Since I know a fair bit about the original Expanded Universe, but not as much as I’d like, these video have filled in gaps in my own knowledge as well. Below you will find a number of videos on the Jedi, smugglers, and bounty hunters who inhabited the original Star Wars universe.

Enjoy your trip down these fantastic original Star Wars hyperspace memory lanes, readers! And remember –

“The Force will be with you, always.”

5 Space Creatures Powerful Enough to Destroy Capital Ships | Star Wars Legends Lore

 

5 Deadliest UNKNOWN REGIONS Species and Monsters | STAR WARS LEGENDS

 

5 Most Advanced Alien Civilizations in Star Wars Legends | Star Wars Top 5

 

7 Gray Force Orders That Competed With and Rivaled the Jedi and Sith Orders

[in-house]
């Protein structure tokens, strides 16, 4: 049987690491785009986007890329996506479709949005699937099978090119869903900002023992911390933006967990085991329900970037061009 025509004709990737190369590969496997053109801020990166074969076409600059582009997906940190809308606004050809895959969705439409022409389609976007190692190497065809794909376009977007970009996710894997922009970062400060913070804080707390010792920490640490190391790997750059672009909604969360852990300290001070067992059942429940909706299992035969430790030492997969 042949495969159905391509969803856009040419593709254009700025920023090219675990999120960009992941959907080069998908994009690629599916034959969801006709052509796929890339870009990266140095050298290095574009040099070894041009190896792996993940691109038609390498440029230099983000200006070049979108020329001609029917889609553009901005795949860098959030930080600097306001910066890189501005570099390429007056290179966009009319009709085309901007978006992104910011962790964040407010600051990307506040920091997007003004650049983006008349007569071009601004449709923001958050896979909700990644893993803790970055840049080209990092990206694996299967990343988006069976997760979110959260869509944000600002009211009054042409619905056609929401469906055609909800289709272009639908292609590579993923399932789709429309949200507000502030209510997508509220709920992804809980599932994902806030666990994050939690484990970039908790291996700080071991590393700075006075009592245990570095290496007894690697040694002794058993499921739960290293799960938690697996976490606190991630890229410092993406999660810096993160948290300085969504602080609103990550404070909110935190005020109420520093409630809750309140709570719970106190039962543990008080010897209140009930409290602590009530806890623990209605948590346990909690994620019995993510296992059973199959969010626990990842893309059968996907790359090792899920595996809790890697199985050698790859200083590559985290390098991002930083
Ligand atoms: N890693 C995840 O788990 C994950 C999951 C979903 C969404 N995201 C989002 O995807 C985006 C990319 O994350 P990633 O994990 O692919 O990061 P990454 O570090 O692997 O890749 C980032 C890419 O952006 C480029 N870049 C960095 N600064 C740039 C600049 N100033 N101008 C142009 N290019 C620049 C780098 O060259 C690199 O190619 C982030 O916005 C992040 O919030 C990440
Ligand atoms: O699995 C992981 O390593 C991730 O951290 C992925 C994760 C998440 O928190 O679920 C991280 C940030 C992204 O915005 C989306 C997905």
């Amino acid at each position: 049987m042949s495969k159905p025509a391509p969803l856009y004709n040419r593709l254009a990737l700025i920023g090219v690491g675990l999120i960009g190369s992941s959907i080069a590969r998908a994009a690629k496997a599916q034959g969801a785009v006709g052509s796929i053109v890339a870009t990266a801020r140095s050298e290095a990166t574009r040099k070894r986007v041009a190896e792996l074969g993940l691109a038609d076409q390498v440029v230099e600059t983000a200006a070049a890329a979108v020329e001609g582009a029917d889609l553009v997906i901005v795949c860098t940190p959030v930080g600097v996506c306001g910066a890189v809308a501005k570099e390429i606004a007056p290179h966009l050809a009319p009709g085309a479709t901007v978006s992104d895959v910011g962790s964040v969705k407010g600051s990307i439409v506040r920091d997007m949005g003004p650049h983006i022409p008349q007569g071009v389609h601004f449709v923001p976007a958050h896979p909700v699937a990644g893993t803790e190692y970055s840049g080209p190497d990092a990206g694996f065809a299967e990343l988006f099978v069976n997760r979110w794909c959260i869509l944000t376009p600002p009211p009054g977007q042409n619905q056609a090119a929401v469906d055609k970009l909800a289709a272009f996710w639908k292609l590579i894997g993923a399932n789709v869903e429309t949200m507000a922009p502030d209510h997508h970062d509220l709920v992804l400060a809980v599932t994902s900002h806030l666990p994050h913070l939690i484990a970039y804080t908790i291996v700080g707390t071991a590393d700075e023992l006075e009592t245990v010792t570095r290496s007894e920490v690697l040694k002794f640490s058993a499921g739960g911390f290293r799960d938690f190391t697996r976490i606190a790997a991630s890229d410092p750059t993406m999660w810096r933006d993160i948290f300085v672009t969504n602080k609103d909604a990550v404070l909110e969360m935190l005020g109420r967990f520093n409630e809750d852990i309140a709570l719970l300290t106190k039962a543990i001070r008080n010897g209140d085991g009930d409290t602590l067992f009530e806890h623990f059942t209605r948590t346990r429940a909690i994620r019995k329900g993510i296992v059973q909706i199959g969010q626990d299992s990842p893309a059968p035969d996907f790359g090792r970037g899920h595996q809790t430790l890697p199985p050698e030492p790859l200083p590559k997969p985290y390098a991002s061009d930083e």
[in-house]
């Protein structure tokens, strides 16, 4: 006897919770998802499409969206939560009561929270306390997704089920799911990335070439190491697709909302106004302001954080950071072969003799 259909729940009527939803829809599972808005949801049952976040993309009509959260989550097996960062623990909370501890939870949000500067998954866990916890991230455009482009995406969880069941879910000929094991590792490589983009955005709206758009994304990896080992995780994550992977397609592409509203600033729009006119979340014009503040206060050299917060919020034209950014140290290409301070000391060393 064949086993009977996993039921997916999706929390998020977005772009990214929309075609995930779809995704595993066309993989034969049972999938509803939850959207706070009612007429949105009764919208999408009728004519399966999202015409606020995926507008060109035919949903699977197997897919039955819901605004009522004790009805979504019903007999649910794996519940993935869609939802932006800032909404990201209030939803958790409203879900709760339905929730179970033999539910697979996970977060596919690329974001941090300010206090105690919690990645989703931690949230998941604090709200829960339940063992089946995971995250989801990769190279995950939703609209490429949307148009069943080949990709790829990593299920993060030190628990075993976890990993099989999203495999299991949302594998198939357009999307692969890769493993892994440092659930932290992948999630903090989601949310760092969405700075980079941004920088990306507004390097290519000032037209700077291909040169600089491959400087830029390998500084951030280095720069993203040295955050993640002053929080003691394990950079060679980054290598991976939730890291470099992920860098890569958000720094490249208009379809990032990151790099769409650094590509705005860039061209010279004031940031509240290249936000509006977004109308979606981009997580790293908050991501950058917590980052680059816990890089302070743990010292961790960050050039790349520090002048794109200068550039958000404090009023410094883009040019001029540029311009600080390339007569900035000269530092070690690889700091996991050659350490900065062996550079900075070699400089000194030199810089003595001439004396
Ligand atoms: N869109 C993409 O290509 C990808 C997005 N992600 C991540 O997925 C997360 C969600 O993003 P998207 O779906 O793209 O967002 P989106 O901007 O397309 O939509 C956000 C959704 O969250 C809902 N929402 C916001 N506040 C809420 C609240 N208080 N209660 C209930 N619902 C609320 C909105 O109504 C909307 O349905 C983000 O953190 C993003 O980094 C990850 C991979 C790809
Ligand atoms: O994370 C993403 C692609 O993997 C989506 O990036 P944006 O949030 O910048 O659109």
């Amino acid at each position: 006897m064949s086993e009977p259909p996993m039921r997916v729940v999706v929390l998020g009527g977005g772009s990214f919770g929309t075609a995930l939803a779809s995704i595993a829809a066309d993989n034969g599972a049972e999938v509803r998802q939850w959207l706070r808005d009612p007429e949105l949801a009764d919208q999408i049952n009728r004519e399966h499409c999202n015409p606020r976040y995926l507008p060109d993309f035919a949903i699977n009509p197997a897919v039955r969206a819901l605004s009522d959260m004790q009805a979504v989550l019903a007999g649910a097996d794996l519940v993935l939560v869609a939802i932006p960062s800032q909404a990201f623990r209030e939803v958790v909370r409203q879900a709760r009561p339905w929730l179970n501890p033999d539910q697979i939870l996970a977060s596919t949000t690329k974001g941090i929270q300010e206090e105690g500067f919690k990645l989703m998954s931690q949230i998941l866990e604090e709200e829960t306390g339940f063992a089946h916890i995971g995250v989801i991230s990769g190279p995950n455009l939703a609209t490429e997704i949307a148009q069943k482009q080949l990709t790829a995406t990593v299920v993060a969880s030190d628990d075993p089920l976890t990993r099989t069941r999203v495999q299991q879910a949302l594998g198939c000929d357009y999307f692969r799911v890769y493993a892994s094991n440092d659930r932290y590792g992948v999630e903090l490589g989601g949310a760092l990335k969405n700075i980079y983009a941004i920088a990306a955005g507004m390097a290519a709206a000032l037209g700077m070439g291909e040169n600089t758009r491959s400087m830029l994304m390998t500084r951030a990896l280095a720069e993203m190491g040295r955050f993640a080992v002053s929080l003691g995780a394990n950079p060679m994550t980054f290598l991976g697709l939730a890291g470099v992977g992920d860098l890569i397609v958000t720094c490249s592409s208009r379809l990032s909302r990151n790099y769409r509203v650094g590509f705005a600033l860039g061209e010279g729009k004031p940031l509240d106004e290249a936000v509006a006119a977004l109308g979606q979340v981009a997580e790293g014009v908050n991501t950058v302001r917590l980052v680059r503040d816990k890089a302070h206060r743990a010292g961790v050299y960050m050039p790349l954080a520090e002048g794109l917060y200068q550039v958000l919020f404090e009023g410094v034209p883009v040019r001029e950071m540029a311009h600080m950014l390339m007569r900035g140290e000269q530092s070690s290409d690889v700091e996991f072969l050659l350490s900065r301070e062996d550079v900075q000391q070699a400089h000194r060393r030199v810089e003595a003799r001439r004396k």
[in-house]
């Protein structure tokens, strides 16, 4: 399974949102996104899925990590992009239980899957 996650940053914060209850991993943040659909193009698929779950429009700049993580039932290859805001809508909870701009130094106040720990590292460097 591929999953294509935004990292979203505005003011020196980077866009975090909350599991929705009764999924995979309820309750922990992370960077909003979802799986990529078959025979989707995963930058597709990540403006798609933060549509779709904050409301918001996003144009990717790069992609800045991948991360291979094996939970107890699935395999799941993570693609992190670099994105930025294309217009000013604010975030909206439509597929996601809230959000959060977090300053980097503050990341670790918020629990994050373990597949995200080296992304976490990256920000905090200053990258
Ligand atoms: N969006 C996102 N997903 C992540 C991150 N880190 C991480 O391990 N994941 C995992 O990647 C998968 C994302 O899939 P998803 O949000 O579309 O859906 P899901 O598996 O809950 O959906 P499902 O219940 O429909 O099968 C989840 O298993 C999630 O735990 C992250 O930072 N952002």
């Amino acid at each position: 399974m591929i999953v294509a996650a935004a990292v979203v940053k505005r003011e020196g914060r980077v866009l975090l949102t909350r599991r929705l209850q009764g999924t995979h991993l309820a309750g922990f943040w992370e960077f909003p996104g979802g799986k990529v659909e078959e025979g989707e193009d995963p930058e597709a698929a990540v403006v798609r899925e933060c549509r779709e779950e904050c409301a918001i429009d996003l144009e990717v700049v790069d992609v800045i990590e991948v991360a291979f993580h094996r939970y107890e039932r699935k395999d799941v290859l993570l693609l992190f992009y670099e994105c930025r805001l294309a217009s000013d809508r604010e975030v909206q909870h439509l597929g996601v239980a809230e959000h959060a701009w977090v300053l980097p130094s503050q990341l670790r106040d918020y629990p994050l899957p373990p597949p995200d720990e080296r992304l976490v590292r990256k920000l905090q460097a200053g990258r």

How Powerful Was Starkiller – Star Wars Explained

 

Why More Jedi Didn’t Use Double-Bladed Lightsabers

 

Why Were Yellow Lightsabers So Rare For Jedi? – Lightsabers Explained

 

Why the Sith Break the Rule of 2 – Star Wars Explained

Book Review – Star Wars X-Wing: Rogue Squadron by Michael A. Stackpole

X-Wing: Rogue Squadron - Wookieepedia, the Star Wars Wiki

Previously, this blogger expressed great affection for Wedge Antilles, one of the best known third tier characters in the Star Wars franchise. She also stated that she wished to read more of his Expanded Universe adventures someday, not only to “get to know him better,” but to see his future wife. Iella Wessiri Antilles was little more than a name and an image in the books I had read at the time I wrote about Wedge and that was a situation I hoped to rectify.

With help from Mr. Bookstooge, this author managed to do just that. Hunting up the X-Wing novels, she has bought and read seven out of the eleven books in the series. Number eleven, Mercy Kill, is not on my TBR list because it is set after the Yuuzhan Vong War. Both that War and the New Jedi Order storyline are, in this author’s opinion, not written in the spirit of Star Wars and are therefore not worth her time.